Washington: Daily intake of skimmed milk, enriched with two components found in dairy products, may help reduce painful gout flare-ups, a new study has revealed.
Previous long term research has shown that the risk of gout is greater among those whose diet is low on dairy products.
And experimental studies indicate that certain components of dairy products, particularly glycomacropeptide (GMP) and G600 milk fat extract (G600), seem to dampen down the inflammatory response to gout crystals.
The authors studied the frequency of gout flare-ups in 120 patients with the condition over a period of three months. All the patients had experienced at least two flare-ups in the preceding four months.
The patients were divided into three different treatment groups: lactose powder; skimmed milk powder; or skimmed milk powder enriched with GMP and G600. Each powder was mixed in 250 ml of water as a vanilla flavoured shake and drunk daily.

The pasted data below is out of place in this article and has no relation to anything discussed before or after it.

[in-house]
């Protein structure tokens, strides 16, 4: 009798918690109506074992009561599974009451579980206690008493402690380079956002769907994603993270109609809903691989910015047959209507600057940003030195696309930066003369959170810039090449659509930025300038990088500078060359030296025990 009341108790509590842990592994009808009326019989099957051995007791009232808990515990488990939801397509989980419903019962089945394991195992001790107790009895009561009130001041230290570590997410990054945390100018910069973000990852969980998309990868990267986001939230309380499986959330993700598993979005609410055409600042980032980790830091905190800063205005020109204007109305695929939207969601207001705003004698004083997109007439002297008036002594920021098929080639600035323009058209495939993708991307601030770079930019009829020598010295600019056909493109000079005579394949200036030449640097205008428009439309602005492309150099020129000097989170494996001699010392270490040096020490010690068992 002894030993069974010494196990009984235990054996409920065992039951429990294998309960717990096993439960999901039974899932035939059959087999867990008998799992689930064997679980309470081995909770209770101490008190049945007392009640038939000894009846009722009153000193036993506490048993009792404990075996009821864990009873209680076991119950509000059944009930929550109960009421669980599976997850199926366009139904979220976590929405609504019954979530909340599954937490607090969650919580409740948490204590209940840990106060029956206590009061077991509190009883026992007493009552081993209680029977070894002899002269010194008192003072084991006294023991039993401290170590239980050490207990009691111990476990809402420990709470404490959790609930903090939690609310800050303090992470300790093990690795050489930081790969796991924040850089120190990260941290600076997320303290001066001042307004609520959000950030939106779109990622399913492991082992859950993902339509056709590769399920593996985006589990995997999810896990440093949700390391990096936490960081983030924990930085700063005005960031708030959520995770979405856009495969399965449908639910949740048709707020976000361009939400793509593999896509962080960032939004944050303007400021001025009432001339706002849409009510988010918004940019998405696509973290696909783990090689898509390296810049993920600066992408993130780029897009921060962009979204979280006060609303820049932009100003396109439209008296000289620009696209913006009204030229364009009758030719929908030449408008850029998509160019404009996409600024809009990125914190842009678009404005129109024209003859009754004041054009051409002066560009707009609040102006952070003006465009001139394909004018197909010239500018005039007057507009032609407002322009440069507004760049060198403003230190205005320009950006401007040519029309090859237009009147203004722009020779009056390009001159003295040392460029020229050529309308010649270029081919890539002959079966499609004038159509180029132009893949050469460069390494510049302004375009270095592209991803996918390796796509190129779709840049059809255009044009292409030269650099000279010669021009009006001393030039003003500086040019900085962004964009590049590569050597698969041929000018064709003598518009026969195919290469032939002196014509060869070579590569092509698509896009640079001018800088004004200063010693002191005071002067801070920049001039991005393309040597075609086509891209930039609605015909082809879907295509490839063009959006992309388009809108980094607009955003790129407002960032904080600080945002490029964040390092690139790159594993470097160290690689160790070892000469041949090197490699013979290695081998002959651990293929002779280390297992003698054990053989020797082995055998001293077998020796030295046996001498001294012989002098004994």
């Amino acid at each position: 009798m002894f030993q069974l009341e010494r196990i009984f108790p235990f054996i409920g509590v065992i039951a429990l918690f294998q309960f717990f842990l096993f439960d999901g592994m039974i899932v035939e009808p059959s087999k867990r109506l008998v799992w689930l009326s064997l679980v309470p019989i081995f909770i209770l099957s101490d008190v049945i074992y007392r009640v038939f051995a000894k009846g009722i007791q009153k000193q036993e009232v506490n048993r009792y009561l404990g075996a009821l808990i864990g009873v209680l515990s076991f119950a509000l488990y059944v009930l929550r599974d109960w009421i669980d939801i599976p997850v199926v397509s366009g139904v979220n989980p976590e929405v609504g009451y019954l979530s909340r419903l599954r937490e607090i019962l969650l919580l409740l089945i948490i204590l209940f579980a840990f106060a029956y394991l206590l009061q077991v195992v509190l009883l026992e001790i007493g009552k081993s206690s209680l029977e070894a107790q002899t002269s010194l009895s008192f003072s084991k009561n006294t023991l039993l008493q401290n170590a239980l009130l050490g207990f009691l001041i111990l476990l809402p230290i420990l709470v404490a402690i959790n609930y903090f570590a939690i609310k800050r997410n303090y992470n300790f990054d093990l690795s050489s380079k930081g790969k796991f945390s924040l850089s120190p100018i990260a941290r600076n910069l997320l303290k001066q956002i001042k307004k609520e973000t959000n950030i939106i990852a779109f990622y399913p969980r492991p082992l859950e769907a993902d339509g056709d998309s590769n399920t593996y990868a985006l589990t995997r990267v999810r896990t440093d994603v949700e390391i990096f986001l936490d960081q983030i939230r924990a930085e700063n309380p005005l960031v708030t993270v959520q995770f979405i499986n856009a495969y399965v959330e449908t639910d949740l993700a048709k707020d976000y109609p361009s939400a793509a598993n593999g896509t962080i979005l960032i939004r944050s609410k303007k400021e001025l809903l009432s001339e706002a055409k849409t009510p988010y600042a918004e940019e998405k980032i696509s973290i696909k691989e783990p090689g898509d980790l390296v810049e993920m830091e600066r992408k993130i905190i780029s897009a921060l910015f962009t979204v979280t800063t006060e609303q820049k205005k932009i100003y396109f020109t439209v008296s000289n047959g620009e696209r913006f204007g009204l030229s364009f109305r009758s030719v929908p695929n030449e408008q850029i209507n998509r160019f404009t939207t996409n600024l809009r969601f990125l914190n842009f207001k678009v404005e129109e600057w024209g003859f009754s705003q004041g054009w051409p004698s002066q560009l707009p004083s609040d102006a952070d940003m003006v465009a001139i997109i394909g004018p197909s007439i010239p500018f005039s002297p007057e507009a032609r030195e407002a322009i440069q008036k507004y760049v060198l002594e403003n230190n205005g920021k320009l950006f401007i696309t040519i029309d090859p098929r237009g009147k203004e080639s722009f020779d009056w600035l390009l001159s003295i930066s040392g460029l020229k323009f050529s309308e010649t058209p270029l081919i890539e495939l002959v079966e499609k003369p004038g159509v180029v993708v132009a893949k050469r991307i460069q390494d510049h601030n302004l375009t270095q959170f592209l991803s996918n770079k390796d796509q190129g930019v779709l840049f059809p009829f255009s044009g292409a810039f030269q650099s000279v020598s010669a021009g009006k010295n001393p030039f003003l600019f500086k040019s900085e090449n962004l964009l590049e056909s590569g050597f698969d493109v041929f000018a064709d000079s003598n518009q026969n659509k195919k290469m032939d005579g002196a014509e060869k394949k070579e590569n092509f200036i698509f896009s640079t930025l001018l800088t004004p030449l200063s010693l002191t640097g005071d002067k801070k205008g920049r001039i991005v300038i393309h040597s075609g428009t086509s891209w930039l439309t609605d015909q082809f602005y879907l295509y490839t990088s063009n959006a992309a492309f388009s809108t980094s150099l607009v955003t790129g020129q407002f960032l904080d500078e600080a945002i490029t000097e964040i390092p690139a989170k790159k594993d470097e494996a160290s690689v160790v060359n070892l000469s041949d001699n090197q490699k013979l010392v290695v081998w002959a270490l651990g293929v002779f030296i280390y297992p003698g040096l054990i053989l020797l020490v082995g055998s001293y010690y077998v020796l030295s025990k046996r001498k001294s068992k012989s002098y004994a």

The patients attended a rheumatology clinic monthly to check on their requirement for medication and their symptoms, which they recorded using a daily flare diary and validated pain scale.
There were no significant differences among the three groups at the start of the study in terms of frequency of gout flare-ups, pain, or drugs used to treat the condition.
In all, 102 patients completed the three-month study. And the results showed that those on the enriched skimmed milk diet had a significantly greater reduction in gout flare-ups compared with the other two groups.
They also had greater improvements in pain and the amount of uric acid in their urine than those in the other two groups. This was matched by a trend towards a reduction in the number of tender joints.
The enriched skimmed milk diet did not boost weight gain or increase the levels of potentially harmful blood fats.
“This is the first reported randomised controlled trial of dietary intervention in gout management, and suggests that daily intake of skimmed milk powder enriched with GMP and G600 may reduce the frequency of gout flares,” the authors concluded.
The study has been published online in the Annals of the Rheumatic Diseases.